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cake   
      

Tem 4 letras ( c a k e )         2 vogais ( a e )         2 consoantes ( c k )         Palavra ao contrário ekac

Que a categoria em ENGLISH - ETYMOLOGY 1
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English - Etymology 1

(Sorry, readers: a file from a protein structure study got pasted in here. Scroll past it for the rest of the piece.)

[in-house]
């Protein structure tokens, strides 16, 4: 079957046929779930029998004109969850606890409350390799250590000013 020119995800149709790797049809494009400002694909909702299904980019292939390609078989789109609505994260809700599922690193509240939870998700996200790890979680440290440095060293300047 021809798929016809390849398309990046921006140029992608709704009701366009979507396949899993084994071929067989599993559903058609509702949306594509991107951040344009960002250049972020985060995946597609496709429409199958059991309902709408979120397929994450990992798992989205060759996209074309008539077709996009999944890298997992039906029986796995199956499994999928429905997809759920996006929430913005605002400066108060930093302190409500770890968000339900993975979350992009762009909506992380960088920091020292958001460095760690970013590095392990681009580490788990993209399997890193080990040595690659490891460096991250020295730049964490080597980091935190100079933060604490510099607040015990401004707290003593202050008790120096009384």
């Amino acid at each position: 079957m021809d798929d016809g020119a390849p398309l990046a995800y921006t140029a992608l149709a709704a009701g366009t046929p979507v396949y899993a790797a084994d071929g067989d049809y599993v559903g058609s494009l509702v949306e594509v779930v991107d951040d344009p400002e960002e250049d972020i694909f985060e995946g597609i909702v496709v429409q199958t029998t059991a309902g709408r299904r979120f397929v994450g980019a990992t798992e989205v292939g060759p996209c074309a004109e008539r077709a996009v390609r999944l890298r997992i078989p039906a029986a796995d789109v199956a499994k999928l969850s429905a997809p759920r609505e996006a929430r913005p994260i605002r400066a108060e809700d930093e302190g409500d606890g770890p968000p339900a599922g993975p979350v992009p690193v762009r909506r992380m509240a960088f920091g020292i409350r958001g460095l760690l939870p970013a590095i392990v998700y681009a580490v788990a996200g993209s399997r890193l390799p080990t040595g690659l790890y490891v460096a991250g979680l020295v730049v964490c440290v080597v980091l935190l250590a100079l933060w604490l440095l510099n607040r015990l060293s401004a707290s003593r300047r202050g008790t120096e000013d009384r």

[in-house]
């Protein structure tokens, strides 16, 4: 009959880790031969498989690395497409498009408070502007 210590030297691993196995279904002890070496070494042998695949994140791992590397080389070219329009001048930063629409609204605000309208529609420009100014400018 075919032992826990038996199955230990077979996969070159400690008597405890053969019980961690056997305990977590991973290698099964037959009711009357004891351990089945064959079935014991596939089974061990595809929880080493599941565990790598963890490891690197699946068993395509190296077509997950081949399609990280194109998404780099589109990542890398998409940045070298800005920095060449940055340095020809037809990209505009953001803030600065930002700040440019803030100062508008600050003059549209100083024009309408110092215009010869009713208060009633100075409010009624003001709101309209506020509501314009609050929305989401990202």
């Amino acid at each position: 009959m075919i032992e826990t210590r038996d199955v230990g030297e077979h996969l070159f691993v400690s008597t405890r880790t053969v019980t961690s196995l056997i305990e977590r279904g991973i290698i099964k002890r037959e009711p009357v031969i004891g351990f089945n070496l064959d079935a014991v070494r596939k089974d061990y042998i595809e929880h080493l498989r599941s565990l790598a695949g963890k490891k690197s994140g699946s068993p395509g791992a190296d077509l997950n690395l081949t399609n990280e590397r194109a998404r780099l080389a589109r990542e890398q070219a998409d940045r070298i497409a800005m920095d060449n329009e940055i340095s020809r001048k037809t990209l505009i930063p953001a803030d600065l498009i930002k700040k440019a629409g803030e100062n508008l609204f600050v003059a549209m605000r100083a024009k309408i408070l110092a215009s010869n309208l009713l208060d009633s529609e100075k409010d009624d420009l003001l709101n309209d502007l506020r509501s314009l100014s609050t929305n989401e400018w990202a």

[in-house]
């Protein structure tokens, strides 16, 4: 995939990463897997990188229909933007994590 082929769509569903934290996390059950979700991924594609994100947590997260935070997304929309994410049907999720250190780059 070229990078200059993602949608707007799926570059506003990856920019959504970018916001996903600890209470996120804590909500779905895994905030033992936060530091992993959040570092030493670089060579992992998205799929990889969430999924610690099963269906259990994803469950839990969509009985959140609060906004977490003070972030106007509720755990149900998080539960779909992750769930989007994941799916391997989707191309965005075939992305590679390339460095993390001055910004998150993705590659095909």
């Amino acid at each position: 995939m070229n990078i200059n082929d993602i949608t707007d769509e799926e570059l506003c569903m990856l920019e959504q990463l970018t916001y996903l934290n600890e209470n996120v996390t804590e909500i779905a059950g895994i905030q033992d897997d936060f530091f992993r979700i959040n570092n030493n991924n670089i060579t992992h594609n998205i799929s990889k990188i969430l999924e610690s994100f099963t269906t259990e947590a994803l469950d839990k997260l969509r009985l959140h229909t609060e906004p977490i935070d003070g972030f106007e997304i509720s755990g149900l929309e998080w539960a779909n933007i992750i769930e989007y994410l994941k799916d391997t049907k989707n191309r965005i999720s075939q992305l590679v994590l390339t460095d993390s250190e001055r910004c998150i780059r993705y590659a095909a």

From Middle English _cake_, from Old Norse _kaka_ (“cake”) (compare Norwegian _kake_, Icelandic/Swedish _kaka_, Danish _kage_), from Proto-Germanic _*kakǭ_ (“cake”), from Proto-Indo-European _*gog_ (“ball-shaped object”) (compare Romanian _gogoașă_ (“doughnut”) and _gogă_ (“walnut, nut”); Lithuanian _gúoge_ (“head of cabbage”). Related to cookie, kuchen, and quiche. PRONUNCIATION * enPR: kāk, IPA(key): /keɪk/ * Rhymes: -eɪk NOUN CAKE (_countable and uncountable_, _plural_ CAKES) * A rich, sweet dessert food, typically made of flour, sugar, and eggs and baked in an oven, and often covered in icing. * A small mass of baked dough, especially a thin loaf from unleavened dough. _an oatmeal CAKE_ _a johnnyCAKE_ * A thin wafer-shaped mass of fried batter; a griddlecake or pancake. _buckwheat CAKES_ * A block of any of various dense materials. _a CAKE of soap_ _a CAKE of sand_ * Dryden CAKES of rusting ice come rolling down the flood. * (slang) A trivially easy task or responsibility; from A PIECE OF CAKE. * (slang) Money. USAGE NOTES * In North America, a _biscuit_ is a small, soft baked bread similar to a scone but not sweet. In the United Kingdom, a _biscuit_ is a small, crisp or firm, sweet baked good — the sort of thing which in North America is called a _cookie_. (Less frequently, British speakers refer to _crackers_ as _biscuits_.) In North America, even small, layered baked sweets like Oreos are referred to as _cookies_, while in the UK, only those _biscuits_ which have chocolate chips, nuts, fruit, or other things baked into them are also called _cookies_. * Throughout the English-speaking world, thin, crispy, salty or savoury baked breads like these are called _crackers_, while thin, crispy, sweet baked goods like these and these are _wafers_. * Both the US and the UK distinguish _crackers_, _wafers_ and _cookies_/_biscuits_ from _cakes_: the former are generally hard or crisp and become soft when stale, while the latter is generally soft or moist and becomes hard when stale. DERIVED TERMS SYNONYMS * (dessert): gâteau * (block): block * (easy task): _see_ PIECE OF CAKE DESCENDANTS * Dutch: kaak, cake (also keek, older also kaaks, keeks) * Faroese: keks * German: Keks * Serbo-Croatian: kȅks, ке̏кс * Icelandic: kex * Nauruan: keik * Japanese: ケーキ (kēki) * Norwegian: kjeks * Swedish: kex TRANSLATIONS SEE ALSO VERB CAKE (_third-person singular simple present_ CAKES, _present participle_ CAKING, _simple past and past participle_ CAKED) * (transitive) Coat (something) with a crust of solid material. _His shoes are CAKED with mud._ * To form into a cake, or mass. SYNONYMS * (coat with a crust of material): crust, encrust TRANSLATIONS